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Writing a Simple C++ .NET Program

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This chapter is from the book

Hour 3: Writing a Simple C++ .NET Program

Inevitably every programming book and programming course has you create as your first application—a simple "Hello World" program. Therefore, this hour's lesson is dedicated to writing your first simple application with Visual C++ .NET.

The difference is, this lesson already assumes you know how to create a simple application and are at least somewhat experienced with the previous version of Visual C++. With that assumption, the lesson will take you through creating two applications: one with MFC and one using the .NET Framework. This allows you to compare the two methods of programming Windows applications with Visual C++ .NET.

In this hour you will learn:

  • How to build a simple application with MFC

  • How to build a managed application with the .NET Framework

  • How to study and understand the differences between the two types of applications

Building an MFC Application

Building an MFC application with Visual Studio .NET is very similar to the way it was done with previous versions of Visual Studio. The Application Wizard is available to allow you to customize your settings, although it has a different look.

As usual with Visual Studio, first select the New, Project menu option to display the New Project dialog, as shown in Figure 3.1. Select the MFC application type and name the application HelloMFC.

Figure 3.1 New Project Window in Visual Studio .NET for an MFC application.

Pressing the OK button in the New Project dialog brings up the MFC Application Wizard, shown in Figure 3.2. This wizard is no longer a linear process; you can now select the different sections on the left side of the wizard page and directly access the settings you want to change. The differences between this and the Application Wizard for MFC applications in the previous version of Visual Studio are mainly visual and navigational.

Select the Application Type section in the wizard and change the settings to match those shown in Figure 3.3. These selections will result in creating a dialog-based application when you click the Finish button.

The first thing you will see after dismissing the settings dialog is the dialog editor. If your dialog requires any controls, you can easily select them from the toolbox displayed on the left. For this project, however, we are just going to change the controls that are already present.

Figure 3.2 The MFC Application Wizard.

Figure 3.3 Dialog-based application settings for the HelloMFC application.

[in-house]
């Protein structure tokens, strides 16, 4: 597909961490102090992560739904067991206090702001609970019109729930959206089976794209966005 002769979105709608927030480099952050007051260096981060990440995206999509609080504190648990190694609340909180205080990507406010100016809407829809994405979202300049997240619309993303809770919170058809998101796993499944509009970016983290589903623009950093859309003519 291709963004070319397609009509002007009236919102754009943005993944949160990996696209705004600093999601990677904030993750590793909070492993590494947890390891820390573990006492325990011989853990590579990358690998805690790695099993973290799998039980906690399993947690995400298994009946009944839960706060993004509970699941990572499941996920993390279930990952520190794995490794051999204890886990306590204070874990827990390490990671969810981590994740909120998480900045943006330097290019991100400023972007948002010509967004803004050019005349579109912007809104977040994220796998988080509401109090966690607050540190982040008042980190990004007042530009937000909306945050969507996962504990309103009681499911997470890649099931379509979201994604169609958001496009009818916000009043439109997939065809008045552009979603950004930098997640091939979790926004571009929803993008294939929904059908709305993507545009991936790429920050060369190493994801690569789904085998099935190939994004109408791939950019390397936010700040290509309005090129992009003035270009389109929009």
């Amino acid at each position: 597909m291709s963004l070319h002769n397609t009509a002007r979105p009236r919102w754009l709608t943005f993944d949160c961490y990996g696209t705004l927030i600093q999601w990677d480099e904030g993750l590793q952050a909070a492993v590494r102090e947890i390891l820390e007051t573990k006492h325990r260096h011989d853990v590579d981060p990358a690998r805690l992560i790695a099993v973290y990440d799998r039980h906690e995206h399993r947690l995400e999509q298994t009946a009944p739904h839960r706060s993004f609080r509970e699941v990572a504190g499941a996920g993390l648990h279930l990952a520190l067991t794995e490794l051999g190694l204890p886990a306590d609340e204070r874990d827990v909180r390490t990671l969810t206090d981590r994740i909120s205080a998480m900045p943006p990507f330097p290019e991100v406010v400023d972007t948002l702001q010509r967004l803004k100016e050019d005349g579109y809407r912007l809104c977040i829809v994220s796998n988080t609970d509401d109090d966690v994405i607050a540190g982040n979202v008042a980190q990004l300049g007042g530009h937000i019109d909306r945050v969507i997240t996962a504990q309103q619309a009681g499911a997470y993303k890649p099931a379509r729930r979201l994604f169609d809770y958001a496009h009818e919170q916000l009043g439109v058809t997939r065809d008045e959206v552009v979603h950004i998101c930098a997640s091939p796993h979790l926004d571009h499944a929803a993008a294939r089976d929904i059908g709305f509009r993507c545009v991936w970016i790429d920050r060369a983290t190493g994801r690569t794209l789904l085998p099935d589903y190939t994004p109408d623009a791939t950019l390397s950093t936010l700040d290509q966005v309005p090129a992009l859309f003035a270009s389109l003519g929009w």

First of all, select the button labeled OK. On the right side of the IDE, you should see a window titled Properties. This is a departure from the old way of doing things in Visual C++, which required editing properties through small tool windows. Properties are now categorized and always displayed without having to select a menu item or click a toolbar button. Change the property value labeled Caption to Message by typing the new value in and pressing Enter. You should see the text on the button change as you do this.

Now you need to change the control ID of the static text control. Select the static text control located in the middle of the dialog in the dialog editor and change the ID property to the value IDC_MESSAGE.

Figure 3.4 HelloMFC dialog template.

Assign a member variable to the static text control by right-clicking the control and selecting Add Variable from the context menu. The Add Member Variable Wizard, shown in Figure 3.5, is displayed. Edit the member variable properties, as shown, and finish the wizard.

Figure 3.5 The Add Member Variable Wizard for the MFC application.

One final step in the dialog editor is to double-click the Message button to add a handler for when the button is clicked. This is a nice new feature added to Visual Studio .NET. When you double-click objects within the dialog editor and other form editors, the most appropriate message map entry and method definition is added to your application. In this case, the ON_BN_CLICKED message map entry and the CHelloMFCDlg::OnBnClickedOK() method are added. Because this button is the OK button, you could have overridden the OnOK() method to handle the selection; however, this method works for all buttons and other control types.

Change the OnBnClickedOK() method to what is shown in the following code to set the message text to a message:

void CHelloMFCDlg::OnBnClickedOk()
{
  m_MessageST.SetWindowText("Hello from the world of MFC.");
}

Compile and run the HelloMFC application by selecting the Debug, Start menu item from the menu bar or by pressing the F5 key. Clicking the Message button within the application displays your message, as shown in Figure 3.6.

Figure 3.6 Executing the HelloMFC application.

If you are already familiar with building MFC applications in previous versions of Visual Studio, the HelloMFC application should have been simple for you to create within Visual Studio .NET. What you've created, however, is an unmanaged C++ project. This application has nothing to do with .NET and, as such, does not run within the .NET runtime. Any memory allocation, versioning issues, and other things that benefit .NET applications will have to be done manually using this type of project. To run in the .NET runtime, you need a managed C++ application.

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